Let’s take a look at the “conversation”, piece by piece.
“Ken: “Apple really needs to do a Netbook.”
Me: “Yes, now. It’s the biggest growth category in laptops. They’re missing out on a big opportunity to take Windows’ share away.”
Mistake number one: A focus on market share. Even in 2009, it was obvious this wasn’t Apple’s focus . In its lean years, the company had learned that you could survive happily on market share of a single digit, and that what was important was simply profit. If you were profitable, you lived. If you weren’t, it didn’t matter how much share you had.
Ken: “Apple keeps saying it doesn’t want to go near the low-end and make crappy notebooks with low margins. Would tarnish the brand, hurt the bottom line.”
Me: “They’re lying. They know they have to go there.”
Mistake number two: Thinking Apple will make crappy products to grab share. Apple’s made its fair share of duffers over the years, but since the end of the Amelio era they’ve tended to be few and far between – and I can’t think of a single example where the product has been crap because Apple has tried to create something cheap with a low margin. Apple just doesn’t do that anymore. Instead, the company focuses on building the best things it can, and if it can’t make something “good enough” at a specific price point, it just doesn’t enter that part of the market.
The best example of this is the way Apple introduced new variants of the iPod. The original iPod was expensive, by the MP3 player standards of the day, but was also significantly better than anything else on the market. When the company extended the range and hit lower price points, it didn’t do so with something crap: the iPod mini was a better iPod, and cheaper. The iPod nano was much higher quality than its competitors. None of the iPods ever felt like “me too” products. None of them ever felt cheap. And none of them were crappy products with low margins.
Me: “So they slap a little design flair on the thing, put one model out for $599 and another for $699. Sure, the Windows version would cost you $350-$450, but I’d have no problem paying the Apple premium on one of these.”
Mistake Number Three: Thinking design is something you “slap on”. There’s a phrase for this view of design: “putting lipstick on a pig”. It’s not what Apple does – or at least, it’s not what the Apple of 2014 does. It used to be what it did, back in the early 1990’s, and it’s one of the things which almost killed it. The likelihood of Apple starting to just put lipstick on pigs again is about the same as pigs growing wings and flying.
Ken: “A lot of people would pay $599 for an Apple Netbook.”
Me: “No one’s buying the Macbook Air at $1,800.”
Ken: “I wouldn’t say no one.”
Me: “OK, but it’s sort of the Apple TV of laptops. It’s just not that relevant. Most people would prefer buying a more powerful notebook that weighs a little more for a grand.”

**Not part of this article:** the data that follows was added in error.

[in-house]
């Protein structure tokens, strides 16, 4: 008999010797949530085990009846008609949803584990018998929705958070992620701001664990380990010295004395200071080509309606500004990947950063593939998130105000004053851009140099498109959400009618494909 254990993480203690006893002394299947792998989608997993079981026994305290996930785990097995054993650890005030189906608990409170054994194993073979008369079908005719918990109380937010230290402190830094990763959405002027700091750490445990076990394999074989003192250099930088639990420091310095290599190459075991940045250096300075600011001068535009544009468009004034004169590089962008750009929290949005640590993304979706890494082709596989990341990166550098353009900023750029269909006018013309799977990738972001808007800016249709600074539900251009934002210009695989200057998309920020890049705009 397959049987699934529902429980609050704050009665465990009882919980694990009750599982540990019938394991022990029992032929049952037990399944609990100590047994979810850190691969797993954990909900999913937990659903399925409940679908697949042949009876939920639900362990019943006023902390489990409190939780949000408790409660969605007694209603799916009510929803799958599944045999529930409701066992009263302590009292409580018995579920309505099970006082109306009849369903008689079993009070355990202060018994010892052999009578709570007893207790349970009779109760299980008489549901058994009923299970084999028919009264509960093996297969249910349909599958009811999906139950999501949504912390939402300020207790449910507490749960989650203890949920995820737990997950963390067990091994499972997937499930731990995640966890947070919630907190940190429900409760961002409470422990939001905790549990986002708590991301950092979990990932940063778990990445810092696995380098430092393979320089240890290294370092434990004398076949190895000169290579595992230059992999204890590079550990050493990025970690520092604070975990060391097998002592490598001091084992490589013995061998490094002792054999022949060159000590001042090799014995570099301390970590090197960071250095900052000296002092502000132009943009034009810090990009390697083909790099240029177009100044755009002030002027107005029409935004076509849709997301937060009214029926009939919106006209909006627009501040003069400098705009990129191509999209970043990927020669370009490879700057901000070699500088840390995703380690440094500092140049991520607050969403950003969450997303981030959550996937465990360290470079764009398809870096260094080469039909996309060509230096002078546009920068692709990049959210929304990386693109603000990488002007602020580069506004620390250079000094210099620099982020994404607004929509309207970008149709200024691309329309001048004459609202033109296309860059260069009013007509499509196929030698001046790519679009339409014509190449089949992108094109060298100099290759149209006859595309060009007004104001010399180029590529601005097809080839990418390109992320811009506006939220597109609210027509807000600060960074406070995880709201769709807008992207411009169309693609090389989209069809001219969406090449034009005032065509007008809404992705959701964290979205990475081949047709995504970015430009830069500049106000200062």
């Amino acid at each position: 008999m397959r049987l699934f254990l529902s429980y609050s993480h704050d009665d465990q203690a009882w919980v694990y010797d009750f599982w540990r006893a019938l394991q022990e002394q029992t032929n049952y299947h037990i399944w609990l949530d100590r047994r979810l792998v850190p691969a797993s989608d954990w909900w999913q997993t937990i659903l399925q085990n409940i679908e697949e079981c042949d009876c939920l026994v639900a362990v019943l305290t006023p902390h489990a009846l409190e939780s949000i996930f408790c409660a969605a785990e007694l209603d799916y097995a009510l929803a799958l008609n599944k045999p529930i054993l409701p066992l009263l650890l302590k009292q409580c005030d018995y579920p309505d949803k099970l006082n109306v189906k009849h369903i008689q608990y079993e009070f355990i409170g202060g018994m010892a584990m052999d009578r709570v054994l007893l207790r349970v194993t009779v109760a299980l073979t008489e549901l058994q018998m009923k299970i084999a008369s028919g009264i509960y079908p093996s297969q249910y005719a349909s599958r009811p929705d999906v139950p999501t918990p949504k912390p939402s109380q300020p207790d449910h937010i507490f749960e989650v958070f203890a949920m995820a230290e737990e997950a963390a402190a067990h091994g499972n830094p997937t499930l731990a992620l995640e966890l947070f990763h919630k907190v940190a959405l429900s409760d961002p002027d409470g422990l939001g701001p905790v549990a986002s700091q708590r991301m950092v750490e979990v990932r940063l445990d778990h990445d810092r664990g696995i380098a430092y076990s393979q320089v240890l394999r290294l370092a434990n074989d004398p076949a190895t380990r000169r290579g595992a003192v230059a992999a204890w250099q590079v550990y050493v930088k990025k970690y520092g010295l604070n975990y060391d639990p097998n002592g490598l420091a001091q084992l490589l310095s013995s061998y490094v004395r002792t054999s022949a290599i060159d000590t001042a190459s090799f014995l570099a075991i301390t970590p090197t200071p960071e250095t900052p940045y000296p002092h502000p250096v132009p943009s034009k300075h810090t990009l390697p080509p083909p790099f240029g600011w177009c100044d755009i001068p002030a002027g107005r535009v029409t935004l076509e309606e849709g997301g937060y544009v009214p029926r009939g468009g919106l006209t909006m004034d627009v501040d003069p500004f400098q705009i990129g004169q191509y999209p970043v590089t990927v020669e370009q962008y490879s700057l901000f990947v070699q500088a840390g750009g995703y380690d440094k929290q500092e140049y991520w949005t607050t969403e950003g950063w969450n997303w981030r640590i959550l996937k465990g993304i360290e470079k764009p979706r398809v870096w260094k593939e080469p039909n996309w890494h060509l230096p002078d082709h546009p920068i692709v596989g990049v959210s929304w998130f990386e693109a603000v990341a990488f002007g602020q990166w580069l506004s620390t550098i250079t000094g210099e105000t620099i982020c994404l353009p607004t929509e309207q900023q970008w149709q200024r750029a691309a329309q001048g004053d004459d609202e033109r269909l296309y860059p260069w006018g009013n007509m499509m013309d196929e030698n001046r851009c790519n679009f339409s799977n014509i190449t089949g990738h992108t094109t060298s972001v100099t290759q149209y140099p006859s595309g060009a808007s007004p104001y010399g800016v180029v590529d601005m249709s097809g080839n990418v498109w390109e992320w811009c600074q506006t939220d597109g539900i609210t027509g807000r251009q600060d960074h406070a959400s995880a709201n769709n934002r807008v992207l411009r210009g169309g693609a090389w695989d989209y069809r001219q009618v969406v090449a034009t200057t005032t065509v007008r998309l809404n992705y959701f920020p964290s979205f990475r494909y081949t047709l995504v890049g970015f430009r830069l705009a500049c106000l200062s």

Ken: “I agree. I almost bought an Air when it first came out, but I’m glad I didn’t pull the trigger.” [Note: Ken uses a MacBook Pro but he wants a Netbook for nonbusiness travel].
Mistake Number Four: Failing to understand how Apple pioneers product categories. Sometimes, Apple will produce something which is a little expensive, but which effectively reshapes or creates an entire product category. In the case of the MacBook Air, that category was what we now call ultrabooks: something expensive, high-margin, but thin and light.
Me: “Apple always talks about design–and they do have great designers–but what people want now is cheap. As I said, this thing doesn’t have to be a masterpiece. I’d rather see them keep things simple and elegant and keep the cost down to $599.””
Mistake Number Five: Believing mature markets are solely price-sensitive. Where to go with this one? It’s so obviously false that it almost beggars belief. No matter how tough the market, there’s always someone buying a £50,000 Mercedes rather than a functionally-equivalent £20,000 family car. And there’s always someone who will pay $2000 more to get exactly the model they want, even though it’s functionally the same as the cheaper alternative.
The thing which makes Carnoy’s post brilliant is how it manages to encapsulate every way of misunderstanding what Apple is about, while also misinterpreting the signs of the overall market. It’s not that Carnoy was an idiot – I’m sure he wasn’t, and isn’t – it’s simply that everything in his post illustrates how easy it is to get tech punditry wrong when talking about Apple. This is a company which has grown because it defied expectations, bucked trends, and followed its own path. If you want to write about Apple, this is the first thing you should always bear in mind.